The Stono Rebellion was a major slave revolt in the colonial South. To answer Stono Rebellion APUSH questions, you should understand the effect that the rebellion had on slavery in the colonies.
What is the Stono Rebellion?
The Stono Rebellion was the largest slave revolt in the British colonies. On September 9, 1739, a group of about 20 South Carolina slaves assembled and marched to a firearms store. There, they killed the shopkeepers and armed themselves. Their intention was to escape to Spanish-controlled Florida, where it was rumored they would be granted freedom and lands. On their way, they added to their numbers, gathering a force of around 100 slaves. They marched through town, killing nearly any whites they came across, which totaled 40-50 by the end. The group was met and put down by the South Carolina militia. Most of the rebels not killed in the ensuing battle were captured and soon executed.
Important years to note for the Stono Rebellion:
- 1739: Stono Rebellion
- 1740: Passage of the Negro Act
Why is the Stono Rebellion so important?
The slave revolt was unsuccessful, and it ended up making things worse for slaves in the colony. In response to the uprising, South Carolina soon passed the Negro Act of 1740. This further restricted slaves’ activities, including their ability to assemble, grow their own food, earn any money, or learn to read. It also made it harder for slave-owners to free their slaves (called manumission) by requiring government approval for each grant of freedom. The government believed that the presence of free blacks in the colony would make slaves more restless and likely to rebel.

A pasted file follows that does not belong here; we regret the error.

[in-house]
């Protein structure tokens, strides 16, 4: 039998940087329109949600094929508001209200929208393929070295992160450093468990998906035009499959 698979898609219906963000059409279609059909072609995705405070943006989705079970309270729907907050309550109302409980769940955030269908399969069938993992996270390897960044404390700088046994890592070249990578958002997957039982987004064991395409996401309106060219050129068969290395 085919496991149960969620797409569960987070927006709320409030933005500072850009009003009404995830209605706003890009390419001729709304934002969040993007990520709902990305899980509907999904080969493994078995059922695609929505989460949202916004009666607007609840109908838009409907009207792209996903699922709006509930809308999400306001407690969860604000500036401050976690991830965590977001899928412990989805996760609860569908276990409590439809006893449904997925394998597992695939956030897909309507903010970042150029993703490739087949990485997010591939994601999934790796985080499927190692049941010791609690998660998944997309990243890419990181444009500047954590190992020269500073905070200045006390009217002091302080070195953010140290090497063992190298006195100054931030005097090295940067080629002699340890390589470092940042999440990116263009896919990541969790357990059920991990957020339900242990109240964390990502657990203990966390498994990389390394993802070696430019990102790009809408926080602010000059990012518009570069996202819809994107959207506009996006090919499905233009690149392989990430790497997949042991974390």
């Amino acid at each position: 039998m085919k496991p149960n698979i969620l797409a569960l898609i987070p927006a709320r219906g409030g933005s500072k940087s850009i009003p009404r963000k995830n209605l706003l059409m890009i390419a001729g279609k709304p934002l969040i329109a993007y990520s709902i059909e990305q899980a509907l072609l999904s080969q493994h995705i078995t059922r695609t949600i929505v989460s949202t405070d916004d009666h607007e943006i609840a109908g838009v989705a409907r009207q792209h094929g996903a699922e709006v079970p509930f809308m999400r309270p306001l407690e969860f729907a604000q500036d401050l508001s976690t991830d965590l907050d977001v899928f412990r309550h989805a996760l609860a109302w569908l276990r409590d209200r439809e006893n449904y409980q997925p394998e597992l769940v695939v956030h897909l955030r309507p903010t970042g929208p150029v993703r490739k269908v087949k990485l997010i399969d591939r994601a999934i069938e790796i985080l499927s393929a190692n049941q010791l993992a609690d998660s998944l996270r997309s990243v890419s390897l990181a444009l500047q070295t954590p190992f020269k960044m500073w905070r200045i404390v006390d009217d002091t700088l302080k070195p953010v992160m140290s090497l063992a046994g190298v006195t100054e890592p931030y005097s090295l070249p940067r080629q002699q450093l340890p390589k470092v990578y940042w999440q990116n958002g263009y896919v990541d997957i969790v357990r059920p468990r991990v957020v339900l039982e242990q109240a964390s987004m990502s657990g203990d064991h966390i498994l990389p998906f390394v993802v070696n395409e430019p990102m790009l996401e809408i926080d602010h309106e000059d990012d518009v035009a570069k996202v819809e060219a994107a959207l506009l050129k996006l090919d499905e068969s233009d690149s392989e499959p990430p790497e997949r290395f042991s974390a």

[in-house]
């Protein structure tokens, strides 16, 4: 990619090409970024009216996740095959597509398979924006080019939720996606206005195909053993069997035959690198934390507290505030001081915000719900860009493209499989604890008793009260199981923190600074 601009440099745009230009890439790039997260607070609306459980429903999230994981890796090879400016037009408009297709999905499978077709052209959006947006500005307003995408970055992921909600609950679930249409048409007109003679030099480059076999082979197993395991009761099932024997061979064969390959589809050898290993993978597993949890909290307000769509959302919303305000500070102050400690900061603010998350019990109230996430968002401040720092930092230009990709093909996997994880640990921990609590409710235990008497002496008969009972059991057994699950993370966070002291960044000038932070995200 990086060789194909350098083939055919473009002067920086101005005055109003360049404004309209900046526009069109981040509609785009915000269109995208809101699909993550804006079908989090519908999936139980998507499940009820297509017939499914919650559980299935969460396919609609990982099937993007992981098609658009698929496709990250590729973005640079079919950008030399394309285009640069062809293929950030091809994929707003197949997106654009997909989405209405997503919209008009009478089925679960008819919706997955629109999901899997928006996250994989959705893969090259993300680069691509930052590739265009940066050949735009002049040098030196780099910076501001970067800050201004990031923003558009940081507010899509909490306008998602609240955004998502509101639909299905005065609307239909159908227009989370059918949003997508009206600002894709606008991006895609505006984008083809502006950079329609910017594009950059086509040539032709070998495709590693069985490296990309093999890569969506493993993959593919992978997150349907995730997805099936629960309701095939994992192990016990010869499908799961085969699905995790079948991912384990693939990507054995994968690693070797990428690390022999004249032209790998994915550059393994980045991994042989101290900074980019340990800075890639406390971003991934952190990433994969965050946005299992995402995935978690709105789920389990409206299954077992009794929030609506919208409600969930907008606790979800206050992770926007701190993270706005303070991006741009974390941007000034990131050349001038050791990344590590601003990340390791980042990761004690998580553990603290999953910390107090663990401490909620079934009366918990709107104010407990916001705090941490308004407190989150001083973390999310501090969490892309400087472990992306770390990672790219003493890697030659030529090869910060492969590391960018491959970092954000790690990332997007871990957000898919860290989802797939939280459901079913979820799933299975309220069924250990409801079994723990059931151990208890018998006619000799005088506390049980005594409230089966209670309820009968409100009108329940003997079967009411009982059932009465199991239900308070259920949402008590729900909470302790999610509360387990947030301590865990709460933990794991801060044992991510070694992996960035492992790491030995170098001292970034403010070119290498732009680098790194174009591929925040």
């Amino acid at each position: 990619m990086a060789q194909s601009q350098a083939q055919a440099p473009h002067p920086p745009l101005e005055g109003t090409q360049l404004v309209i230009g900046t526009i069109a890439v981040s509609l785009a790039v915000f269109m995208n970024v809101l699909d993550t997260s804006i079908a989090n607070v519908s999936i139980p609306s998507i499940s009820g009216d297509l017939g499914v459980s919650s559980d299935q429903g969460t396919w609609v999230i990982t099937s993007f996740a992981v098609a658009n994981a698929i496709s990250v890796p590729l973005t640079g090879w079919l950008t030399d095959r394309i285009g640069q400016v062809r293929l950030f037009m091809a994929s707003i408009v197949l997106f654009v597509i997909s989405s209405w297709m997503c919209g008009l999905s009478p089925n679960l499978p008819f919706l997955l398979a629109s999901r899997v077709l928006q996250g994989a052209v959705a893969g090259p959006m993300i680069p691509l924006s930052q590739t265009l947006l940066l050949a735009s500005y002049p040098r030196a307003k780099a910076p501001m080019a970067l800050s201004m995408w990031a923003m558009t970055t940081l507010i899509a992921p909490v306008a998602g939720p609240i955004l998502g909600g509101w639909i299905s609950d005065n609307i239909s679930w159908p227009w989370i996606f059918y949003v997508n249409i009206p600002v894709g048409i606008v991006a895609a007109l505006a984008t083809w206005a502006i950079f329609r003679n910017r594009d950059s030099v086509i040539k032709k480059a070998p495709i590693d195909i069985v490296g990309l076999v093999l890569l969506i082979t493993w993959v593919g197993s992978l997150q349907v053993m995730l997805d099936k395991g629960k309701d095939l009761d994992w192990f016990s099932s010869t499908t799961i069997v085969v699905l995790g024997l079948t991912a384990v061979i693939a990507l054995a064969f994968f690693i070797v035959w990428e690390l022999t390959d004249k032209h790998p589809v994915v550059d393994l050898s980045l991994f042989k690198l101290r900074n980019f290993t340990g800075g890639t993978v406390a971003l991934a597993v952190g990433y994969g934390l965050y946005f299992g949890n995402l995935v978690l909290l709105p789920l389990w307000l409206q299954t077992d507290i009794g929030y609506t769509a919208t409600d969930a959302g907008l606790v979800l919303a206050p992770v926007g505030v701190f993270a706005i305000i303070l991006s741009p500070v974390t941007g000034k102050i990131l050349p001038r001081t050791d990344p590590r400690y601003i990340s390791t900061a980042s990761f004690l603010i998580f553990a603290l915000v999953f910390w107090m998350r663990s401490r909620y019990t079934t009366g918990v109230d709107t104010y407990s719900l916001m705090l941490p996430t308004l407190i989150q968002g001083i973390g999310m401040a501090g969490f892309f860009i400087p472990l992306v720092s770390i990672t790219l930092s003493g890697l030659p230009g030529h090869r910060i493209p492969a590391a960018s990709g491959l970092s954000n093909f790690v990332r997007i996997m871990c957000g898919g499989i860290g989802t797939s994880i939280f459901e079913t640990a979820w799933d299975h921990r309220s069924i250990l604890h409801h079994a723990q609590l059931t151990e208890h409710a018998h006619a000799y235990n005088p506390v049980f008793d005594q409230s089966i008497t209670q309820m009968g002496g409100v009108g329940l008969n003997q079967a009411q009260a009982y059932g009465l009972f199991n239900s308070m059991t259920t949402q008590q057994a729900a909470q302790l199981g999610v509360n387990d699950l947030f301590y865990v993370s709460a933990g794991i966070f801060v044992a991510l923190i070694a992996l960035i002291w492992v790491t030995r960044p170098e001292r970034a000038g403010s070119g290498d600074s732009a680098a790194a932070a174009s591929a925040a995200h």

In some ways, however, the rebellion had positive effects. While additional restrictions were placed on slaves, the government also passed laws about masters’ treatment of their slaves, believing that cruelty led to the revolt. Masters were prohibited from demanding excessive labor or using brutal methods of punishment. These measures were very difficult to enforce, however, since slaves had no legal right to testify against whites.
What are some historical people related to the Stono Rebellion?
Jemmy: slave who led the Stono Rebellion (also referred to as “Cato” in some accounts)
What example question about the Stono Rebellion might come up on the APUSH exam?
“On the Ninth of September last at night, a great number of Negroes arose in rebellion, broke open a store where they got arms killed twenty one white persons and were marching in a daring manner out of the province, killing all they met and burning the houses on the road through which they passed… I met these rebels at eleven o’clock in the forenoon so that I fortunately discerned the danger time enough to avoid it and to give notice to the Militia who on the occasion behaved with so much expedition and bravery as by four o’clock the same day to come up with them, and killed and took so many as put a stop to any further mischief at that time.”
-Description of the Stono Rebellion by Governor Bull to the Royal Council, 1739 (Source)
The Stono Rebellion changed slavery in colonial America primarily by
A) increasing support for abolition throughout the northeast.
B) resulting in tighter government control over the activities of both slaves and masters.
C) growing the African slave trade and increasing the number of colonial slaves.
D) making it easier for slaves to earn their freedom, increasing the proportion of free blacks.
The correct answer is (B). The Stono Rebellion was put down quickly, but not before loss of life on both sides. The revolt was large enough to gain government attention. The colonial government in South Carolina responded by placing more restrictions on slaves’ activities, as well as attempting to curb excessively cruel treatment of slaves by their masters in an attempt to prevent future uprisings.
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About Sarah Bradstreet
Sarah is an educator and writer with a Master’s degree in education from Syracuse University who has helped students succeed on standardized tests since 2008. She loves reading, theater, and chasing around her two kids.
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